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Brianna Rollins of the United States won the women's 100-meter hurdles.
United States' Brianna Rollins (left) and United States' Queen Harrison celebrate after the women's 100-meter hurdles final at the World Athletics Championships in the Luzhniki stadium in Moscow, Russia, Saturday. Rollins won the race. Harrison, a former Virginia Tech star, finished fifth.
From left, United States' Brianna Rollins, Australia's Sally Pearson, United States' Dawn Harper, Britain's Tiffany Porter, France's Cindy Billaud and United States' Queen Harrison cross the finish line in the women's 100-meter hurdles final at the World Athletics Championships in the Luzhniki stadium in Moscow, Russia, Saturday.
From left, United States' Queen Harrison, Australia's Sally Pearson and United States' Dawn Harper compete in a women's 100-meter hurdles semifinal at the World Athletics Championships in the Luzhniki stadium in Moscow, Russia, Saturday.
Saturday, August 17, 2013
MOSCOW - Brianna Rollins of the United States won the women's 100-meter hurdles Saturday at the world championships with a late surge to the finish, while former Virginia Tech star Queen Harrison finished fifth.
Rollins overcame an extremely slow start and won in 12.44 seconds, just ahead of Olympic gold medalist Sally Pearson of Australia. Pearson, who was also the defending champion, took silver in 12.50, while Tiffany Porter of Britain earned bronze in 12.55.
Rollins, a three-time NCAA champ at Clemson, turned pro two months ago. She won two NCAA titles earlier this year and won the 100 hurdles at the USA championships last month.
"It's been such a great year," said Rollins, who turns 22 on Sunday. "I'm thankful."
Dawn Harper, the 2008 Olympic champion from the United States who won bronze at worlds two years ago, was fourth.
Harrison, who was a three-time NCAA champ at Tech, was fifth among the eight finalist with a time of 12.73 seconds.
"I actually had a pretty good start. But being out in lane two, it is hard to feel what it going on," said Harrison, who was a 2008 Olympian in the 400 hurdles. "You actually can't, so of course I am supposed to run my own race, but it helps in the second half of the race if you can feel people next to yourself. I went out there and executed the best way I could, and I am proud of myself.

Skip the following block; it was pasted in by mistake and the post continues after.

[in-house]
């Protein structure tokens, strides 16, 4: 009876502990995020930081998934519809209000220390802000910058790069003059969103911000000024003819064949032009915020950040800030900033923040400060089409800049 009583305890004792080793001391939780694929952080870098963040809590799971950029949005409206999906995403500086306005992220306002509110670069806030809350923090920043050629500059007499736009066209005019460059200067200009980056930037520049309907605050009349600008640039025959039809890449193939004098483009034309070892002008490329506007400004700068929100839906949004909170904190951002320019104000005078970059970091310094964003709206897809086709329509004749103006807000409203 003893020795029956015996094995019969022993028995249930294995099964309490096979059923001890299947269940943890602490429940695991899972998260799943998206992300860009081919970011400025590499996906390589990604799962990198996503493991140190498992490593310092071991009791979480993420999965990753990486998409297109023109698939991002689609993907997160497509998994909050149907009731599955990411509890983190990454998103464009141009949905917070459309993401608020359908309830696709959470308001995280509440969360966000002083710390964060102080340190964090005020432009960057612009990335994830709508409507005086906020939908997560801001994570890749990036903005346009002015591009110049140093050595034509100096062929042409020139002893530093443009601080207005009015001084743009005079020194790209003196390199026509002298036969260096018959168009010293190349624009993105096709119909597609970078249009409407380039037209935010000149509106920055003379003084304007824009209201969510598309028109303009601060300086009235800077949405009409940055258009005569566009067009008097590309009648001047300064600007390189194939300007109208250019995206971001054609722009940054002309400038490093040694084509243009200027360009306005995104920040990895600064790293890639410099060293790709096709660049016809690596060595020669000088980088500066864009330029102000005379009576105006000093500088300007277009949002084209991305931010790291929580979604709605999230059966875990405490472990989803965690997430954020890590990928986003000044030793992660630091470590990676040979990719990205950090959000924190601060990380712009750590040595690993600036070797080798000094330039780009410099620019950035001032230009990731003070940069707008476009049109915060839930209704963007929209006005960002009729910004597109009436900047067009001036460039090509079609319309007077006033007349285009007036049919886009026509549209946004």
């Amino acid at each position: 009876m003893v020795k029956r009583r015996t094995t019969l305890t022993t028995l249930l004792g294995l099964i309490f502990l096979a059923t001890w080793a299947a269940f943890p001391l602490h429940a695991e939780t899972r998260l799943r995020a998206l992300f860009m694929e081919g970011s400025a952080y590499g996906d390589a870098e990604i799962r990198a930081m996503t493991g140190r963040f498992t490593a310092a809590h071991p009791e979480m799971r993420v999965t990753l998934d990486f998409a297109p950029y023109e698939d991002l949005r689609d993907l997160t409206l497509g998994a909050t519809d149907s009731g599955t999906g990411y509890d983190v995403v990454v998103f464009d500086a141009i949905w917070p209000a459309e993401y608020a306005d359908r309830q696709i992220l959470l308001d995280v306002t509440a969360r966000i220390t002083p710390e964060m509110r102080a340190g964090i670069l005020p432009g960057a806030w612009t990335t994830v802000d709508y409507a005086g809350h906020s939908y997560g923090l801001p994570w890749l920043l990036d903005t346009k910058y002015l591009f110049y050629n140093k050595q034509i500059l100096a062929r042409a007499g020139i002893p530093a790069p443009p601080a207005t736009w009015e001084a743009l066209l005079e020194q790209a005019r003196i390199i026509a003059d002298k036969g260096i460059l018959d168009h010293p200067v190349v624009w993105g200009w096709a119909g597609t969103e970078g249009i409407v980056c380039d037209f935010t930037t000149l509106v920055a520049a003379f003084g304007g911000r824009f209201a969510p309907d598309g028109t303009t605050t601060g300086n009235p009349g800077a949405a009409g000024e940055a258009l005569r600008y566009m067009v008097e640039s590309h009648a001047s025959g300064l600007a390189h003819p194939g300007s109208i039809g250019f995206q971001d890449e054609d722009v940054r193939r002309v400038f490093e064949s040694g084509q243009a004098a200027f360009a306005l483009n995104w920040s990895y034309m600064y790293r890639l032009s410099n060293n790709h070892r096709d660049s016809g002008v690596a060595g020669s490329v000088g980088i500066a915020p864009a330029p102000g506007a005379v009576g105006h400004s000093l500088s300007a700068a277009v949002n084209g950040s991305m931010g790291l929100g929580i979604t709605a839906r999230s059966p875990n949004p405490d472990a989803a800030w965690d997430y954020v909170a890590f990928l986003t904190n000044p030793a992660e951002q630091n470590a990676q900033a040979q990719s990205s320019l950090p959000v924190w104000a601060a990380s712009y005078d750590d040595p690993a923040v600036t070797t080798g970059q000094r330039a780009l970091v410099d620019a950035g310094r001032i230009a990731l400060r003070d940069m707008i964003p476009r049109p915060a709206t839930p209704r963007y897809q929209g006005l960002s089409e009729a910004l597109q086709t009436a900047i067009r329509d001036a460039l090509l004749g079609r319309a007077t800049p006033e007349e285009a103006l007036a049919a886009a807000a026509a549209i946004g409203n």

"I've never made it to an international championship in the 100 hurdles, let alone the final, so this is just the beginning. This is my first year of taking the 100-meter hurdles 100 percent seriously, so there is more to come from me. Fifth, I can take that."
In the semifinals earlier in the day, Harrison advanced to the final with a time of 12.71 seconds. She had the fifth-best time out of the 24 women in the semis.
With Allyson Felix sidelined, the Americans had to settle for second in the women's 4x400 relay.
Felix has helped the U.S. to three straight world titles in the relay but couldn't run after tearing her right hamstring in the 200 final the night before.
The squad sure could've used her, too, as the Russians beat the Americans after a curious exchange between the third and fourth runners. Shoulder to shoulder with Kseniya Ryzhova, Ashley Spencer was on the inside and anchor Francena McCorory was a lane over. Unable to get to her, Spencer slowed down and dropped behind the Russian to pass the baton.
It cost the Americans a few tenths of a second. The team lost by 0.22.
"I had to stop and go and it was just a mess," Spencer explained.
Other winners on Saturday included:
Emma Green Tregaro of Sweden remained a big part of the championships, not so much for her finish in the high jump but the finish on her fingernails.
Green Tregaro wore rainbow-colored nail polish during qualifying to show support for Russian gays and lesbians in the face of an anti-gay law. She went with red Saturday as track officials said the earlier gesture may violate the meet's code of conduct.
"It was harder to not paint them in the rainbow than it was to choose to paint them," said Green Tregaro, who ended up fifth. "I'm surprised by the big reactions, but I'm happy about the big reaction because it's mostly been very positive."
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